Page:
Overview of ASDEX Upgrade results
- Max Planck IPP-EURATOM Assoziation
- Inst Super Tecn, Instituto Superior Tecnico, Universidade de Lisboa, Assoc Euratom IST, Inst Plasmas & Fusao Nucl
- VTT Technical Research Centre of Finland
- TEC, FOM Inst DIFFER
- EURATOM CCFE Fus Assoc, Euratom, Culham Sci Ctr
- Technical University of Munich
- Consorzio RFX
- Forschungszentrum Julich GmbH, Helmholtz Association, Research Center Julich, Inst Energie & Klimaforsch Plasmaphys
- Univ Nancy, Centre National de la Recherche Scientifique (CNRS), Universite de Lorraine, CNRS, Inst Jean Lamour
- Chinese Academy of Sciences
- Ecole Polytechnique Federale de Lausanne
The ASDEX Upgrade (AUG) programme is directed towards physics input to critical elements of the ITER design and the preparation of ITER operation, as well as addressing physics issues for a future DEMO design. Since 2015, AUG is equipped with a new pair of 3-strap ICRF antennas, which were designed for a reduction of tungsten release during ICRF operation. As predicted, a factor two reduction on the ICRF-induced W plasma content could be achieved by the reduction of the sheath voltage at the antenna limiters via the compensation of the image currents of the central and side straps in the antenna frame. There are two main operational scenario lines in AUG. Experiments with low collisionality, which comprise current drive, ELM mitigation/suppression and fast ion physics, are mainly done with freshly boronized walls to reduce the tungsten influx at these high edge temperature conditions. Full ELM suppression and non-inductive operation up to a plasma current of I-p = 0.8 MA could be obtained at low plasma density. Plasma exhaust is studied under conditions of high neutral divertor pressure and separatrix electron density, where a fresh boronization is not required. Substantial progress could be achieved for the understanding of the confinement degradation by strong D puffing and the improvement with nitrogen or carbon seeding. Inward/outward shifts of the electron density profile relative to the temperature profile effect the edge stability via the pressure profile changes and lead to improved/decreased pedestal performance. Seeding and D gas puffing are found to effect the core fueling via changes in a region of high density on the high field side (HFSHD).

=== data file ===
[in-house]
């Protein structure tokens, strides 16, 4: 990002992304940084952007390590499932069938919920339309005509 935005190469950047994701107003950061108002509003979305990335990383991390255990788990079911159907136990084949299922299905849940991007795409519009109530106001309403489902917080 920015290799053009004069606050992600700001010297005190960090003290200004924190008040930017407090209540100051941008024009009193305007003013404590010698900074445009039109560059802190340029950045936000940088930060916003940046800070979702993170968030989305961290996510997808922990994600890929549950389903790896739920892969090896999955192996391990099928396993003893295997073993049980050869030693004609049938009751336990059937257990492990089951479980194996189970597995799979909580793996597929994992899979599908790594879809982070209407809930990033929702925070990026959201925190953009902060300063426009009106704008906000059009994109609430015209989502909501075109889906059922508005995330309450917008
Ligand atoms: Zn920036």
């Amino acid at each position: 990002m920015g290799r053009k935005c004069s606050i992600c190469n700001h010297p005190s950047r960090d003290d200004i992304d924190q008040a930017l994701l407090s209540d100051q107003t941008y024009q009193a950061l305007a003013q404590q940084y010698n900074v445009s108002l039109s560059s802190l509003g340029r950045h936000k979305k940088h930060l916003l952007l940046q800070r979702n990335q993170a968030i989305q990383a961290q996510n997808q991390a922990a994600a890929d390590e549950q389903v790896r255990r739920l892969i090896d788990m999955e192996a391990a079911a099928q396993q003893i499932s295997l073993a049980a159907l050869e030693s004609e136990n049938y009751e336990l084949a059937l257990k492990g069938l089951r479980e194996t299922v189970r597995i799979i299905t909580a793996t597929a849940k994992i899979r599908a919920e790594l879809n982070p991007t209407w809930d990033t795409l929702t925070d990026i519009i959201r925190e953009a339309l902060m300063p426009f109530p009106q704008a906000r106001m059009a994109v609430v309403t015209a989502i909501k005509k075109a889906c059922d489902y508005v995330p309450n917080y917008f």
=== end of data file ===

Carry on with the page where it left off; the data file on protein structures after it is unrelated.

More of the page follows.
The integration of all above mentioned operational scenarios will be feasible and naturally obtained in a large device where the edge is more opaque for neutrals and higher plasma temperatures provide a lower collisionality. The combination of exhaust control with pellet fueling has been successfully demonstrated. High divertor enrichment values of nitrogen E-N >= 10 have been obtained during pellet injection, which is a prerequisite for the simultaneous achievement of good core plasma purity and high divertor radiation levels. Impurity accumulation observed in the all-metal AUG device caused by the strong neoclassical inward transport of tungsten in the pedestal is expected to be relieved by the higher neoclassical temperature screening in larger devices.
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